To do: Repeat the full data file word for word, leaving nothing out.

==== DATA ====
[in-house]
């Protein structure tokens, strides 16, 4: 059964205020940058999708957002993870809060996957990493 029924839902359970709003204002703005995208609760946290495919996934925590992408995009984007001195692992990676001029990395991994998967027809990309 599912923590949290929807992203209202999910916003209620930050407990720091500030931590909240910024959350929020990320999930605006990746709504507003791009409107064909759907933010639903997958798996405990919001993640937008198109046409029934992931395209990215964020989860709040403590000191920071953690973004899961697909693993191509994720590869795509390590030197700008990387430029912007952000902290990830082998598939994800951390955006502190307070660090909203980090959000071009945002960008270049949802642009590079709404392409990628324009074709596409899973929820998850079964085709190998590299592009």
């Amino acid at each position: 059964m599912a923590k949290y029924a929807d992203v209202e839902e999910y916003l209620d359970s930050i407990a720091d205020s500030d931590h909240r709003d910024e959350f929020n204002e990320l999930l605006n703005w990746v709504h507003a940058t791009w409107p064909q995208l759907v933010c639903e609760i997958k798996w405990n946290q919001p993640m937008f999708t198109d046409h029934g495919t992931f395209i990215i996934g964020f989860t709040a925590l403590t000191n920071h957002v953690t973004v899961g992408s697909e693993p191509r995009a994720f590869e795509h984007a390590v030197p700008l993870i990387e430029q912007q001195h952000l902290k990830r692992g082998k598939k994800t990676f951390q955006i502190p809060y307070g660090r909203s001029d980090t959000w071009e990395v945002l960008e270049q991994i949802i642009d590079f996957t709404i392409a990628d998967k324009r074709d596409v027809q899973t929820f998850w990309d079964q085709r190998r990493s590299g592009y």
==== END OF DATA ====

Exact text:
[in-house]
């Protein structure tokens, strides 16, 4: 059964205020940058999708957002993870809060996957990493 029924839902359970709003204002703005995208609760946290495919996934925590992408995009984007001195692992990676001029990395991994998967027809990309 599912923590949290929807992203209202999910916003209620930050407990720091500030931590909240910024959350929020990320999930605006990746709504507003791009409107064909759907933010639903997958798996405990919001993640937008198109046409029934992931395209990215964020989860709040403590000191920071953690973004899961697909693993191509994720590869795509390590030197700008990387430029912007952000902290990830082998598939994800951390955006502190307070660090909203980090959000071009945002960008270049949802642009590079709404392409990628324009074709596409899973929820998850079964085709190998590299592009």
């Amino acid at each position: 059964m599912a923590k949290y029924a929807d992203v209202e839902e999910y916003l209620d359970s930050i407990a720091d205020s500030d931590h909240r709003d910024e959350f929020n204002e990320l999930l605006n703005w990746v709504h507003a940058t791009w409107p064909q995208l759907v933010c639903e609760i997958k798996w405990n946290q919001p993640m937008f999708t198109d046409h029934g495919t992931f395209i990215i996934g964020f989860t709040a925590l403590t000191n920071h957002v953690t973004v899961g992408s697909e693993p191509r995009a994720f590869e795509h984007a390590v030197p700008l993870i990387e430029q912007q001195h952000l902290k990830r692992g082998k598939k994800t990676f951390q955006i502190p809060y307070g660090r909203s001029d980090t959000w071009e990395v945002l960008e270049q991994i949802i642009d590079f996957t709404i392409a990628d998967k324009r074709d596409v027809q899973t929820f998850w990309d079964q085709r190998r990493s590299g592009y």